Pierrot. John Robert Lee. Leeds: Peepal Tree Press, 2020. 72 pages. £9.99
Famously described once by Stewart Brown and Mark McWatt as a “general man of letters” in their Oxford
Book of Caribbean Verse, John Robert Lee is a well-known poet, drama critic, teacher, cultural activist from Saint Lucia. He has been involved in the promotion of Saint Lucian and Caribbean cultures for many years now, and his books are published by Peepal Tree Press, Leeds, and include his Collected Poems 1975-2015 (2017). His latest collection, Pierrot, came out in 2020.
The Pierrot in the title is the well-known clown of literary tradition, but also the “Pierrot Grenade” of Caribbean carnival more specifically. In the Trinidadian Carnival, Pierrot Grenade is a masquerader who is dressed up as a clown, carries a whip and engages other revellers in verbal battles or duels. He can also be seen as a figure through which the poet looks at the world around him. For Lee, Pierrot is also a Christ figure, the biblical Man of sorrows.
Lee turned 70 recently and “intimations of mortality” can be found in many poems in this collection. Death, the loss of dear friends like Garth St Omer, Gandolph St Clar, and Derek Walcott are constant themes, but seem to act as prisms through which the poet looks at a changing world. The year 2018 was the year when the Jamaican artist Buju Banton came out of prison, when Aretha Franklin and the Trinidadian Calypsonian Shadow died and these events form the backbone of Lee’s piece “In The Year That Shadow” died. The Calypsonian Shadow, well-known for his keening and wailing vocal style as well as for his idiosyncratic approach to Calypso, is a recurring presence in the collection, perhaps an archetypal Pierrot figure too. He is especially remembered for his 1974 smash hit “Bass Man”. In a way, this poem also works as a tribute to Shadow as a Caribbean icon :
“In the year that Shadow died, that griot from Tobago
wailing down the tracks
of his desperate notes
elemental and existential
excavating despairing desires
in the hungering, keening scales
he rode like a prancing Pierrot,
watching for something, something
in the naked eyes of revellers” (p.55)
The Saint Lucian poet and Nobel Prize winner Derek Walcott looms large in this collection, as he was a father figure and a friend to many Saint Lucian poets and the poem “White Cedar” is a moving tribute to that great poet. Walcott was well-known towards the end of his life for his constant attacks against Caribbean politicians who, in his view, were responsible for the defacement and desecration of Caribbean landscapes in search of tourist revenue, and this is a constant undercurrent in this collection too. Time and time again, the reader comes across images of desecration of the beauty of Caribbean nature. Mammon seems to win many battles.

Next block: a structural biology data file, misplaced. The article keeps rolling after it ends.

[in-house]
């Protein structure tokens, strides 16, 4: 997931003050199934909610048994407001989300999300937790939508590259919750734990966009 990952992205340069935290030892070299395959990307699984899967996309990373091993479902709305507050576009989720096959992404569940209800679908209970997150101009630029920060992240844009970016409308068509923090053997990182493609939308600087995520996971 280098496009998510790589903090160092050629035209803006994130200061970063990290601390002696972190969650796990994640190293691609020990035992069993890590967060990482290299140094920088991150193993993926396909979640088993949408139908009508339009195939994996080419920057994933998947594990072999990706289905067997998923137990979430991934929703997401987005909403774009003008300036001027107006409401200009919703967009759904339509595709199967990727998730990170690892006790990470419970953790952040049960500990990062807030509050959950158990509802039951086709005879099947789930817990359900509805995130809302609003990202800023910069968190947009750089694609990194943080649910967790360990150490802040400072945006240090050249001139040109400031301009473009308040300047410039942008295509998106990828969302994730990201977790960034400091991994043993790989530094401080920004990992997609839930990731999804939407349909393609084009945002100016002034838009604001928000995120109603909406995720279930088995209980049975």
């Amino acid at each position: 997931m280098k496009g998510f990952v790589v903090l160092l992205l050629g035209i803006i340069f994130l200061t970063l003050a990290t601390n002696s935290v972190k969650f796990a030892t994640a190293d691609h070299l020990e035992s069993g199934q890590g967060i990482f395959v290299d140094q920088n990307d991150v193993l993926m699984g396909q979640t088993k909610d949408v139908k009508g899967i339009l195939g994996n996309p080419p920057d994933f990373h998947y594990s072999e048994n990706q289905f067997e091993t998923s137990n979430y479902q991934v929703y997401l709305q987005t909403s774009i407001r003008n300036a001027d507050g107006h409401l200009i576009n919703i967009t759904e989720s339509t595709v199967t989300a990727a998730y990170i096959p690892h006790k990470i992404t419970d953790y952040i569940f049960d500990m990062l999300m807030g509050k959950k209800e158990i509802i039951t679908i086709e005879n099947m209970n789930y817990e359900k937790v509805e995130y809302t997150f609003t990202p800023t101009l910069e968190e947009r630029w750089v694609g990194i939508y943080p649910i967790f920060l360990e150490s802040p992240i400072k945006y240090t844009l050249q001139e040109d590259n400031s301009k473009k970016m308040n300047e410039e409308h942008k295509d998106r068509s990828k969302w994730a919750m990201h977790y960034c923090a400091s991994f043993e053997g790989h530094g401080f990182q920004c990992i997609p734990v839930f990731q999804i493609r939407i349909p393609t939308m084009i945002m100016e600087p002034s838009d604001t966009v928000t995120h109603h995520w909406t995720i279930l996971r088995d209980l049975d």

Nevertheless, this collection is not a quiet, nostalgic and backward-looking reflection on a lost Eden, and Lee’s voice is very powerful in its denunciation of the many problems plaguing the Caribbean (and the wider world) today : the commodification of everything in Sint Maarten, the recurrent attacks on the Caribbean environment in search of profit, the political corruption. The tour-de-force in this collection must be the poem entitled “Who made me a stranger in my world ?”, a virulent denunciation of the influence of Saint Lucia’s powerful neighbour to the north, as well as colonial Europe :
“Who made me a stranger in my world ?
Who determined I was a minority ?
Who made my skin a boundary and barrier
to negotiate at immigration counters ?” (p.64)
Another engaging feature of this collection is its pan-Caribbean nature. Indeed, Lee brings together a great Caribbean fraternity to help him make his point, from Derek Walcott to Dionne Brand, from Aimé Césaire to Garth St Omer, and manages to tackle Caribbean-wide themes and subjects. Popular culture is also called upon, with Shadow, the Carnival tradition, Bob Marley, and Steel Pulse all being present. Lee actually quotes Steel Pulse’s “Bodyguard” (from their Earth Crisis album) to make a forceful point about political corruption:
“David Hinds, roots-man of Steel Pulse,
‘snakes in the grass, they know not God,
politricksters… is dey are the same man'” (p.66)
The nature of poetic creation and the importance of building bridges are also important themes in this new collection. This is not a blast from the past, but a look at the future of Caribbean poetry.